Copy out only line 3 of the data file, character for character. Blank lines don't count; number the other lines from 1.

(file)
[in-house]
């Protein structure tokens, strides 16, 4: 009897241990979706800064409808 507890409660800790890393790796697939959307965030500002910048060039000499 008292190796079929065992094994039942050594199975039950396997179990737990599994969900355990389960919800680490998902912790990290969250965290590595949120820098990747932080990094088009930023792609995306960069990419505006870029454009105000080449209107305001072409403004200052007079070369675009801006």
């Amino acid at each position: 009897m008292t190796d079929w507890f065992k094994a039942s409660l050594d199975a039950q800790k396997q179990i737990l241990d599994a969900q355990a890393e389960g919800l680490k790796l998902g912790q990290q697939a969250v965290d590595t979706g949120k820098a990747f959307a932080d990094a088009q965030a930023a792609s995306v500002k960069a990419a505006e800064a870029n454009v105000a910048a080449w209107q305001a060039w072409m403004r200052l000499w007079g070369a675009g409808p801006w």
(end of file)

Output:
């Amino acid at each position: 009897m008292t190796d079929w507890f065992k094994a039942s409660l050594d199975a039950q800790k396997q179990i737990l241990d599994a969900q355990a890393e389960g919800l680490k790796l998902g912790q990290q697939a969250v965290d590595t979706g949120k820098a990747f959307a932080d990094a088009q965030a930023a792609s995306v500002k960069a990419a505006e800064a870029n454009v105000a910048a080449w209107q305001a060039w072409m403004r200052l000499w007079g070369a675009g409808p801006w």